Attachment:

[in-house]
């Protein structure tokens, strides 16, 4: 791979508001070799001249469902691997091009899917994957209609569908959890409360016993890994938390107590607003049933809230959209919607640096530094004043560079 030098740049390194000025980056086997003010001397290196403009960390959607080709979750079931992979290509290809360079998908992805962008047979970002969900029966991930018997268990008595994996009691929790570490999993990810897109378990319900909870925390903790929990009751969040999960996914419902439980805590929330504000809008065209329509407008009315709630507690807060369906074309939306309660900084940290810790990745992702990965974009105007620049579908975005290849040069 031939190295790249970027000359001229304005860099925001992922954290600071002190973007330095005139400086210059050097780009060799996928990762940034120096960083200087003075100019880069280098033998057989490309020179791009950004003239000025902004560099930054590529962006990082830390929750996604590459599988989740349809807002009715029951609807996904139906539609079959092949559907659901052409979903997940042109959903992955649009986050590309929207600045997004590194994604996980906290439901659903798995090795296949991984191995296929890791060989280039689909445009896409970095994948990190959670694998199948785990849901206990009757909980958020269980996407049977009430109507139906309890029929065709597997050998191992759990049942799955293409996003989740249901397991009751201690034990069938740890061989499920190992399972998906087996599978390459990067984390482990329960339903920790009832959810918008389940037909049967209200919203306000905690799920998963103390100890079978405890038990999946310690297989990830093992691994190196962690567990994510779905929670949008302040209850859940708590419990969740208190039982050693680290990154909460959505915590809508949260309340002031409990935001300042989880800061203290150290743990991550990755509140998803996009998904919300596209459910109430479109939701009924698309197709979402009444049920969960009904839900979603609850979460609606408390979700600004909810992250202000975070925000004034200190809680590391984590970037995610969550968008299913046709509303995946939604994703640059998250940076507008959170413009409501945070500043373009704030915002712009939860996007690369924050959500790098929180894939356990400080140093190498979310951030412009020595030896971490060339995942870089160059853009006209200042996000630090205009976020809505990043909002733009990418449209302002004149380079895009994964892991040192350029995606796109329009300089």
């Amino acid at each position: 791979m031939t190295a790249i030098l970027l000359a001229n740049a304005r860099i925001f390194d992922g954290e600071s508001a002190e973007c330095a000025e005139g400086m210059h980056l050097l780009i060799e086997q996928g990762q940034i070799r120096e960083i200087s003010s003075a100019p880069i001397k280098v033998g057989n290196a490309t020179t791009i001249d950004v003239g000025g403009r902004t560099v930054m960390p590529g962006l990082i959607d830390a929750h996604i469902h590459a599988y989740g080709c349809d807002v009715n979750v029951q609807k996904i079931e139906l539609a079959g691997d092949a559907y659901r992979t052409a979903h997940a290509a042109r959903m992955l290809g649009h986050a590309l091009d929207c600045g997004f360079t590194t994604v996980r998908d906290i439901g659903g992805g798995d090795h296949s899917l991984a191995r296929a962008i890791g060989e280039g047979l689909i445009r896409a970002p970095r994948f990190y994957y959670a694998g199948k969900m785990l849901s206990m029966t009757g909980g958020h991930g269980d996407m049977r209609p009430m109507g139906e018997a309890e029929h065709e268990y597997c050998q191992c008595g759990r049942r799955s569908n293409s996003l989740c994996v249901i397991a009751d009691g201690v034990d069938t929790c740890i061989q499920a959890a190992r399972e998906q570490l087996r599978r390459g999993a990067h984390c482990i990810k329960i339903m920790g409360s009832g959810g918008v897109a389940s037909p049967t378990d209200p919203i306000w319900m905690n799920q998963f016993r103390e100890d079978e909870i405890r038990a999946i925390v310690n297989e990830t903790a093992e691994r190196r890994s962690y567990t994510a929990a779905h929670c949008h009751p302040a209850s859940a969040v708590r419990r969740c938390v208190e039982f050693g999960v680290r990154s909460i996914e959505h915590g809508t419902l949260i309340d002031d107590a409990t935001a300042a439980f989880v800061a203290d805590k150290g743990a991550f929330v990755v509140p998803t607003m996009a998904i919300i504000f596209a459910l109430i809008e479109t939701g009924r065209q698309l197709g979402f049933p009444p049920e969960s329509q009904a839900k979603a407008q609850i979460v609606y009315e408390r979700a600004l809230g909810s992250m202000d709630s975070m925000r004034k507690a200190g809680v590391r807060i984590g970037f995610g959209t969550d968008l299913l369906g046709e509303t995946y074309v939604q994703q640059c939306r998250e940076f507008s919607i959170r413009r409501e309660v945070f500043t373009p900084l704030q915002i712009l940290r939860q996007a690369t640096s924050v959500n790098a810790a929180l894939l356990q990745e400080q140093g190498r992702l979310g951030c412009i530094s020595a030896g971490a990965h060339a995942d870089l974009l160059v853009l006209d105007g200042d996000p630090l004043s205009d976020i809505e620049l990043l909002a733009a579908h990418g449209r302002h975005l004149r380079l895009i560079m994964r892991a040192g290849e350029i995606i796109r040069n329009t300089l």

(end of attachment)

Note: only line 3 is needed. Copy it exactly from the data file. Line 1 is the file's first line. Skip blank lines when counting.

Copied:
């Amino acid at each position: 791979m031939t190295a790249i030098l970027l000359a001229n740049a304005r860099i925001f390194d992922g954290e600071s508001a002190e973007c330095a000025e005139g400086m210059h980056l050097l780009i060799e086997q996928g990762q940034i070799r120096e960083i200087s003010s003075a100019p880069i001397k280098v033998g057989n290196a490309t020179t791009i001249d950004v003239g000025g403009r902004t560099v930054m960390p590529g962006l990082i959607d830390a929750h996604i469902h590459a599988y989740g080709c349809d807002v009715n979750v029951q609807k996904i079931e139906l539609a079959g691997d092949a559907y659901r992979t052409a979903h997940a290509a042109r959903m992955l290809g649009h986050a590309l091009d929207c600045g997004f360079t590194t994604v996980r998908d906290i439901g659903g992805g798995d090795h296949s899917l991984a191995r296929a962008i890791g060989e280039g047979l689909i445009r896409a970002p970095r994948f990190y994957y959670a694998g199948k969900m785990l849901s206990m029966t009757g909980g958020h991930g269980d996407m049977r209609p009430m109507g139906e018997a309890e029929h065709e268990y597997c050998q191992c008595g759990r049942r799955s569908n293409s996003l989740c994996v249901i397991a009751d009691g201690v034990d069938t929790c740890i061989q499920a959890a190992r399972e998906q570490l087996r599978r390459g999993a990067h984390c482990i990810k329960i339903m920790g409360s009832g959810g918008v897109a389940s037909p049967t378990d209200p919203i306000w319900m905690n799920q998963f016993r103390e100890d079978e909870i405890r038990a999946i925390v310690n297989e990830t903790a093992e691994r190196r890994s962690y567990t994510a929990a779905h929670c949008h009751p302040a209850s859940a969040v708590r419990r969740c938390v208190e039982f050693g999960v680290r990154s909460i996914e959505h915590g809508t419902l949260i309340d002031d107590a409990t935001a300042a439980f989880v800061a203290d805590k150290g743990a991550f929330v990755v509140p998803t607003m996009a998904i919300i504000f596209a459910l109430i809008e479109t939701g009924r065209q698309l197709g979402f049933p009444p049920e969960s329509q009904a839900k979603a407008q609850i979460v609606y009315e408390r979700a600004l809230g909810s992250m202000d709630s975070m925000r004034k507690a200190g809680v590391r807060i984590g970037f995610g959209t969550d968008l299913l369906g046709e509303t995946y074309v939604q994703q640059c939306r998250e940076f507008s919607i959170r413009r409501e309660v945070f500043t373009p900084l704030q915002i712009l940290r939860q996007a690369t640096s924050v959500n790098a810790a929180l894939l356990q990745e400080q140093g190498r992702l979310g951030c412009i530094s020595a030896g971490a990965h060339a995942d870089l974009l160059v853009l006209d105007g200042d996000p630090l004043s205009d976020i809505e620049l990043l909002a733009a579908h990418g449209r302002h975005l004149r380079l895009i560079m994964r892991a040192g290849e350029i995606i796109r040069n329009t300089l």